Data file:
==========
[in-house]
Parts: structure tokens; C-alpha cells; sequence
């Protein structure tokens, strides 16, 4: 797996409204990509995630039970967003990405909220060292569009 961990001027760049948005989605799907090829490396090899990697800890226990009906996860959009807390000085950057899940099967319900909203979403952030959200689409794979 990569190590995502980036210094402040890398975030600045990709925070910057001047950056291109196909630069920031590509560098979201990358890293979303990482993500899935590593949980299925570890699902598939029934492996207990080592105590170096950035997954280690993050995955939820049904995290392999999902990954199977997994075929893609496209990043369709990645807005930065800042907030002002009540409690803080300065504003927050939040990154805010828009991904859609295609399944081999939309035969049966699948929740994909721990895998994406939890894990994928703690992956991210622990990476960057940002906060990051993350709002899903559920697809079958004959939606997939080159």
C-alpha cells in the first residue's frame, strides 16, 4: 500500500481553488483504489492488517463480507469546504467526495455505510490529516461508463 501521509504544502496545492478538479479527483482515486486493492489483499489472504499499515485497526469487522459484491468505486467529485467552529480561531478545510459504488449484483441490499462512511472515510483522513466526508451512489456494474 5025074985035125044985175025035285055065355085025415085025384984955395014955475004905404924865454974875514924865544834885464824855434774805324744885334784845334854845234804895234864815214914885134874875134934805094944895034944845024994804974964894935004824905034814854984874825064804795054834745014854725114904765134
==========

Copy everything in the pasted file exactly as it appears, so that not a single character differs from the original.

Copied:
[in-house]
Parts: structure tokens; C-alpha cells; sequence
């Protein structure tokens, strides 16, 4: 797996409204990509995630039970967003990405909220060292569009 961990001027760049948005989605799907090829490396090899990697800890226990009906996860959009807390000085950057899940099967319900909203979403952030959200689409794979 990569190590995502980036210094402040890398975030600045990709925070910057001047950056291109196909630069920031590509560098979201990358890293979303990482993500899935590593949980299925570890699902598939029934492996207990080592105590170096950035997954280690993050995955939820049904995290392999999902990954199977997994075929893609496209990043369709990645807005930065800042907030002002009540409690803080300065504003927050939040990154805010828009991904859609295609399944081999939309035969049966699948929740994909721990895998994406939890894990994928703690992956991210622990990476960057940002906060990051993350709002899903559920697809079958004959939606997939080159």
C-alpha cells in the first residue's frame, strides 16, 4: 500500500481553488483504489492488517463480507469546504467526495455505510490529516461508463 501521509504544502496545492478538479479527483482515486486493492489483499489472504499499515485497526469487522459484491468505486467529485467552529480561531478545510459504488449484483441490499462512511472515510483522513466526508451512489456494474 5025074985035125044985175025035285055065355085025415085025384984955395014955475004905404924865454974875514924865544834885464824855434774805324744885334784845334854845234804895234864815214914885134874875134934805094944895034944845024994804974964894935004824905034814854984874825064804795054834745014854725114904765134